In terms of speed, the 2015 GTI is quick. Very quick. We posted a best lap of 1:15.54, which, rather interestingly, is almost a second quicker than what we achieved in the Toyota 86 GTS manual. It also beats the Hyundai Veloster Turbo manual (1:17.5). The new 1.8 engine is very smooth and linear, with strong torque from low revs. This obviously contributes to the lap performance.
Higher revs help it retain some of the anger of the old 1.4, although we think the engine does sound quieter. This might be due to the track atmosphere and other cars drowning out the noise. Holding the gears all the way to redline does result in impressive top end. We topped out at around 168km/h down the main straight, which is fast indeed for a compact hatch like this.
It would have been nice to test drive the old 1.4 back to back with the new 1.8 to see which engine is more enjoyable on the track. There’s no doubt the 1.8 is more powerful though, with a wider power band allowing you to pull away from corners in a higher gear, carrying speed through and out from the apex. Peak power is available from 5400 to 6200rpm in the 1.8, as opposed to peaking at 6200rpm in the 1.4. Torque is also wider spread, providing maximum output from 1250rpm to 5300rpm in the 1.8 DSG, compared with 2000-4500rpm in the 1.4 DSG.
Flat-out acceleration is quite similar between the two model years. We timed 0-100km/h in 6.7 seconds in the new DSG. We have timed 6.3 seconds in the slightly lighter (1189kg vs 1242kg) previous 1.4 DSG model. Mid-range acceleration and low-end pickup is noticeably better in the 1.8 though. So to answer the question, is the new 1.8 fast enough? It seems a touch slower on paper but in the real world it offers a wider range of performance and capability, and it is definitely more flexible in day-to-day conditions.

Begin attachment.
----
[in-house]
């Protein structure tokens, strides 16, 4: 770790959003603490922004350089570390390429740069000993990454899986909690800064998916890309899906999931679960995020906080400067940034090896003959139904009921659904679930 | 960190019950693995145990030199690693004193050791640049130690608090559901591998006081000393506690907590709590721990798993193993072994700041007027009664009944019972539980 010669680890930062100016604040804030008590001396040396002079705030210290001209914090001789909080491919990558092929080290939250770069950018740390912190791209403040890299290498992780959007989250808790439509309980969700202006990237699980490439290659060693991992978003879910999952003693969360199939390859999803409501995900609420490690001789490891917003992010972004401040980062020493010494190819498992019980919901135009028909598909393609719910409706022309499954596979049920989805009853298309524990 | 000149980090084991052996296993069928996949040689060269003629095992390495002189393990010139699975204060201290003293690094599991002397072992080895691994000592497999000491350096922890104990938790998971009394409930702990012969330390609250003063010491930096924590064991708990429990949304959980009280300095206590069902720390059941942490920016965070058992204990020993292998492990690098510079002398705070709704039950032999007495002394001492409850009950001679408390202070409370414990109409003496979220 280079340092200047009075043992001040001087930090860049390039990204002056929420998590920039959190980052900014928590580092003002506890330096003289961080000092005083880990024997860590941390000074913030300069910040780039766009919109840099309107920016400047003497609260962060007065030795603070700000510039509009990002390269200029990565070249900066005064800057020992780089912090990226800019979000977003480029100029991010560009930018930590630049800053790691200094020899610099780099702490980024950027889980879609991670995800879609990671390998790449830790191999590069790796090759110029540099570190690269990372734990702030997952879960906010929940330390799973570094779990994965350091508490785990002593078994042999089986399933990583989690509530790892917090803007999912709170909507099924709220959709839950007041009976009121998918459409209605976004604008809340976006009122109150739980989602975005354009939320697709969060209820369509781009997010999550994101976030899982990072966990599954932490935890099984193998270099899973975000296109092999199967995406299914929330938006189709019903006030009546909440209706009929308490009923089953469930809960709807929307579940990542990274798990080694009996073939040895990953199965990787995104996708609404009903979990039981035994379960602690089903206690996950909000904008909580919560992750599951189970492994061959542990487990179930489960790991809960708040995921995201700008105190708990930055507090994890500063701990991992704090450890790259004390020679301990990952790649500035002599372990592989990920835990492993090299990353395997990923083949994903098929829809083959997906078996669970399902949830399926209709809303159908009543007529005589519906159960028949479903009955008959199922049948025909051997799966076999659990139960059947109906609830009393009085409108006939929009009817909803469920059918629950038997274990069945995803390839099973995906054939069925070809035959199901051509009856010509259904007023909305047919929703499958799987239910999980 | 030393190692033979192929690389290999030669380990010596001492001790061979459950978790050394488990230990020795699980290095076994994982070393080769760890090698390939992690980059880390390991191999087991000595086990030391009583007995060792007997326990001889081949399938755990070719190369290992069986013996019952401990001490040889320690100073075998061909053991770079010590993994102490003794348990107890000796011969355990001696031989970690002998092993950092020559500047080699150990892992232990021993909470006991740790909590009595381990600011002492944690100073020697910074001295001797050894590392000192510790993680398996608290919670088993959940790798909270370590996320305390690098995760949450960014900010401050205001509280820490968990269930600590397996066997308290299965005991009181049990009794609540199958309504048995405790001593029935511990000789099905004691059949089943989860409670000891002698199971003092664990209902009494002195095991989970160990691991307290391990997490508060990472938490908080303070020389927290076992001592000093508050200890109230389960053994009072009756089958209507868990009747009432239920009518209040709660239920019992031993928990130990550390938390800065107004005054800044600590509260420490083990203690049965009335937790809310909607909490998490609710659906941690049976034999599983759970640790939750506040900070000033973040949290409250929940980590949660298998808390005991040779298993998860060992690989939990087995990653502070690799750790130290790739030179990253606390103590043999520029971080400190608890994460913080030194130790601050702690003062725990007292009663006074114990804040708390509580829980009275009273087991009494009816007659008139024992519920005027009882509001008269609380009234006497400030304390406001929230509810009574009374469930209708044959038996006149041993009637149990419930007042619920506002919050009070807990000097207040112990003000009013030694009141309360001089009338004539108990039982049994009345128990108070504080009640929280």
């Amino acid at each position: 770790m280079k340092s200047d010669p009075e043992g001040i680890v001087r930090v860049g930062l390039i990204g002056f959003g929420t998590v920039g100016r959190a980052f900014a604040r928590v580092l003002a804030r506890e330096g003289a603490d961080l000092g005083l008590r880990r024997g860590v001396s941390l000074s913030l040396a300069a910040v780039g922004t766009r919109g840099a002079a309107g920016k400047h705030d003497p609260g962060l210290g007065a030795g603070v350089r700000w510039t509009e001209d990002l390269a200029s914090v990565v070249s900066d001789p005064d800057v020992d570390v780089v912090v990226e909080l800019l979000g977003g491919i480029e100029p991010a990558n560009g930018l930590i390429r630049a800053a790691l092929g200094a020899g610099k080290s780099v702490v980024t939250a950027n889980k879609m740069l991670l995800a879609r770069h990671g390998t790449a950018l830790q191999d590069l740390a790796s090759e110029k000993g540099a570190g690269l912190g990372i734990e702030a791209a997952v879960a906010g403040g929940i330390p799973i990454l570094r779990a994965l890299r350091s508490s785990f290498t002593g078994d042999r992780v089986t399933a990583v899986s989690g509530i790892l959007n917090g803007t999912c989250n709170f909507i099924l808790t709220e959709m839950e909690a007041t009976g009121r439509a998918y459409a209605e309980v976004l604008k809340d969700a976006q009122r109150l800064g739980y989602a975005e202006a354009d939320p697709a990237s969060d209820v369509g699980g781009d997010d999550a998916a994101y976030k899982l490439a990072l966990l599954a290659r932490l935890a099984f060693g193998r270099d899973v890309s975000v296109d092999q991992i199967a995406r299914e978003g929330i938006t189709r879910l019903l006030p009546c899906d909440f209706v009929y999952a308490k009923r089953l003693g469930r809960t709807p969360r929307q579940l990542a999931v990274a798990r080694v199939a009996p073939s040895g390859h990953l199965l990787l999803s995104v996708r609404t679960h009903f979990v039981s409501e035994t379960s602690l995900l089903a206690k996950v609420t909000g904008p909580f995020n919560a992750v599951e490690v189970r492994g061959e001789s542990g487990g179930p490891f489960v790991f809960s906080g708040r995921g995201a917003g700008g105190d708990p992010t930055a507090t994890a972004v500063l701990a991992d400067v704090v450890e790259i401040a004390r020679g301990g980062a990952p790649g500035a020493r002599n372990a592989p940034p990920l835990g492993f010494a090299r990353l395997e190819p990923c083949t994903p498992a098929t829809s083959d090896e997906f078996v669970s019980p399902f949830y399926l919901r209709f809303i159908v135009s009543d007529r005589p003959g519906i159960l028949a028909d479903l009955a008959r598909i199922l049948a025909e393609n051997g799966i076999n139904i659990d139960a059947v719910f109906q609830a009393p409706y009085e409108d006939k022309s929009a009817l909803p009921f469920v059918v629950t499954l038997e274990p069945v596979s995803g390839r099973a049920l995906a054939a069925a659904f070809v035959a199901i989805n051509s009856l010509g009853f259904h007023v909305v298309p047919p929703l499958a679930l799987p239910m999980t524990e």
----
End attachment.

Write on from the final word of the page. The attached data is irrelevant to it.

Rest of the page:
Should you go for the manual or DSG?
This is probably going to be your main concern just before you sign the dotted line to purchase a new GTI. We love dual-clutch gearboxes. From a pure performance point of view, they are an exceptional piece of engineering. BMW M and Ferrari use them. And in the GTI, it is perfectly suited to zipping around the track. It changes up gears quicker than you can blink, while offering seamless downchanges accompanied by a neat blip of the throttle.
If it were our choice we would go for the manual. We love the monster torque. It does spin a lot of the torque away but in our opinion, that’s what makes it so much fun to drive. Volkswagen vehicles are usually very conservative. The manual Polo GTI bursts out of that mould by proving it can let its hair down and get a bit wild. It is also quicker covering 0-100km/h (6.2 seconds) according to our stopwatch, mainly because it can hit 100km/h in second gear.
The downside to going with the manual will probably arise when you go to sell it. More and more buyers have an auto-only licence, which could mean it will take longer to sell a manual version. The manual also presents a higher official average fuel economy, using 6.1L/100km compared with 5.7L/100km in the DSG. Either way, you’re going to enjoy the GTI immensely. It is a fantastic little car and it’s still the benchmark in overall practicality, performance, and efficiency in our opinion.
Take a look at our quick track test video below for more of an impression on how it drives, and see our usual 0-100km/h and engine sound video further below for how it goes. For more information on the GTI from an everyday car perspective, see our previous review with the manual transmission.
Track test video:
0-100km/h and engine sound video: